Institutional Investors to Get Lost Assets Back from J.P. Morgan

The Securities and Exchange Commission (SEC) announced that J.P. Morgan Securities LLC will pay $153.6 million to settle SEC charges that it misled investors in a complex mortgage securities transaction.

The SEC alleges that J.P. Morgan structured and marketed a synthetic collateralized debt obligation (CDO), called Squared CDO 2007-1, without informing investors that a hedge fund helped select the assets in the CDO portfolio and had a short position in more than half of those assets. As a result, the hedge fund was poised to benefit if the CDO assets it was selecting for the portfolio defaulted.   

The SEC separately charged Edward S. Steffelin, who headed the team at an investment advisory firm that the deal’s marketing materials misleadingly represented had selected the CDO’s portfolio.  

According to the SEC’s complaint, J.P. Morgan sold approximately $150 million of so-called “mezzanine” notes of the Squared CDO’s liabilities to more than a dozen institutional investors who lost nearly their entire investment.   

These investors included:  

  • Thrivent Financial for Lutherans, a faith-based non-profit membership organization in Minneapolis; 
  • Security Benefit Corporation, a Topeka, Kansas-based company that provides insurance and retirement products;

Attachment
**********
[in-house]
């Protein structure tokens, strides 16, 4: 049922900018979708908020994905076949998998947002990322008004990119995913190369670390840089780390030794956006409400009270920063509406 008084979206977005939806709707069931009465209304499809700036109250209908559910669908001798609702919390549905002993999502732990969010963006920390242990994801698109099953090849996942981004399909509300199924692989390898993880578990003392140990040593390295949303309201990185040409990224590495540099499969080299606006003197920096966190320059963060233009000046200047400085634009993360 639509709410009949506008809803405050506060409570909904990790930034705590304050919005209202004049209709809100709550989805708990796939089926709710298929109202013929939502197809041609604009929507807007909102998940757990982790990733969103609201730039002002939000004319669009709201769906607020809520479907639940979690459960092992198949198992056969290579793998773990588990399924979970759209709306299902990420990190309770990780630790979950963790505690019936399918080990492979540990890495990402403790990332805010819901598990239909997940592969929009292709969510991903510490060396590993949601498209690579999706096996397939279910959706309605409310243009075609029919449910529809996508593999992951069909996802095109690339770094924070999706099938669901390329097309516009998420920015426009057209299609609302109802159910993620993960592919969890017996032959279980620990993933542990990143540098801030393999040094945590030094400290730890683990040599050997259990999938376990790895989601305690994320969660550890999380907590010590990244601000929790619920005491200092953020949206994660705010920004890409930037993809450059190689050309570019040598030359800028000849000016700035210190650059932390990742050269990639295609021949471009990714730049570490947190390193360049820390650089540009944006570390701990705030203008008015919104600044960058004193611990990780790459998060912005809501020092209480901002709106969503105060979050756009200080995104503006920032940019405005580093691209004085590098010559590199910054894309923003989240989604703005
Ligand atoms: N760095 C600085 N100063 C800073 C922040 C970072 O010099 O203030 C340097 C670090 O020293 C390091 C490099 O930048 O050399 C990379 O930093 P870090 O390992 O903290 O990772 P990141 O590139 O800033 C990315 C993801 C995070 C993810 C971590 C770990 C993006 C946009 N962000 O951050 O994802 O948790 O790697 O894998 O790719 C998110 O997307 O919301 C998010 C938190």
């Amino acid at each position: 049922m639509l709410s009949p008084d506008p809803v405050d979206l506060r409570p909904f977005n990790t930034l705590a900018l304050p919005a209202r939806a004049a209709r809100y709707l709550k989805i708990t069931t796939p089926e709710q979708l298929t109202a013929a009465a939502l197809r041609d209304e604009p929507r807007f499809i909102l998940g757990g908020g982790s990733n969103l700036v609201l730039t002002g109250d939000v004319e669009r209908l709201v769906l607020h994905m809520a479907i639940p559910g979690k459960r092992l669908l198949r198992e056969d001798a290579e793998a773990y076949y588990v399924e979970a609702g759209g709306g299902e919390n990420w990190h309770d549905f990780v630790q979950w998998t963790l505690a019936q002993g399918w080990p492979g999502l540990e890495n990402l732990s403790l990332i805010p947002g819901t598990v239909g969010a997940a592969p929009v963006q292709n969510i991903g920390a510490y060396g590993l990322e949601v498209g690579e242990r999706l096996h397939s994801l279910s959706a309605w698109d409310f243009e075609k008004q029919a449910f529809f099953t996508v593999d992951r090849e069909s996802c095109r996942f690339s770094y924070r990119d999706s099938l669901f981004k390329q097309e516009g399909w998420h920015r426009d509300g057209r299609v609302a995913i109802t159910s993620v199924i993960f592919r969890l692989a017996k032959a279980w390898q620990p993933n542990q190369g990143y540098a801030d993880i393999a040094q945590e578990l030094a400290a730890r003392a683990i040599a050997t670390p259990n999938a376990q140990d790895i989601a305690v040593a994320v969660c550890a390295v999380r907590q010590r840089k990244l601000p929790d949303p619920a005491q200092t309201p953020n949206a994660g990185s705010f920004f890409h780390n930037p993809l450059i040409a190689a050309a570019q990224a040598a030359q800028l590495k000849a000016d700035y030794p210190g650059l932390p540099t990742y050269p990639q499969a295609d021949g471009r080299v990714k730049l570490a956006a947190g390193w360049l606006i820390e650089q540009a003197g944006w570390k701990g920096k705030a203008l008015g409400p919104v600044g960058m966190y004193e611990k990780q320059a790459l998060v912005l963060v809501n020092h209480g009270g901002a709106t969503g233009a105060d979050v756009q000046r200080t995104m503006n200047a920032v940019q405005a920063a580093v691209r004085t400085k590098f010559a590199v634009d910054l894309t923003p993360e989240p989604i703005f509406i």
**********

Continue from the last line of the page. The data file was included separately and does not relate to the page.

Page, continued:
• General Motors Asset Management, a New York-based asset manager for General Motors pension plans; and 
  • Financial institutions in East Asia including Tokyo Star Bank, Far Glory Life Insurance Company Ltd., Taiwan Life Insurance Company Ltd., and East Asia Asset Management Ltd.

Without admitting or denying the allegations, J.P. Morgan consented to a final judgment that provides for a permanent injunction from violating Section 17(a)(2) and (3) of the Securities Act of 1933, and payment of $18.6 million in disgorgement, $2 million in prejudgment interest and a $133 million penalty.   

Of the $153.6 million total, $125.87 million will be returned to the mezzanine investors through a Fair Fund distribution, and $27.73 million will be paid to the U.S. Treasury.   

The settlement also requires J.P. Morgan to change how it reviews and approves offerings of certain mortgage securities. In addition, J.P. Morgan’s consent notes that it voluntarily paid $56,761,214 to certain investors in a transaction known as Tahoma CDO I. The settlement is subject to court approval.  

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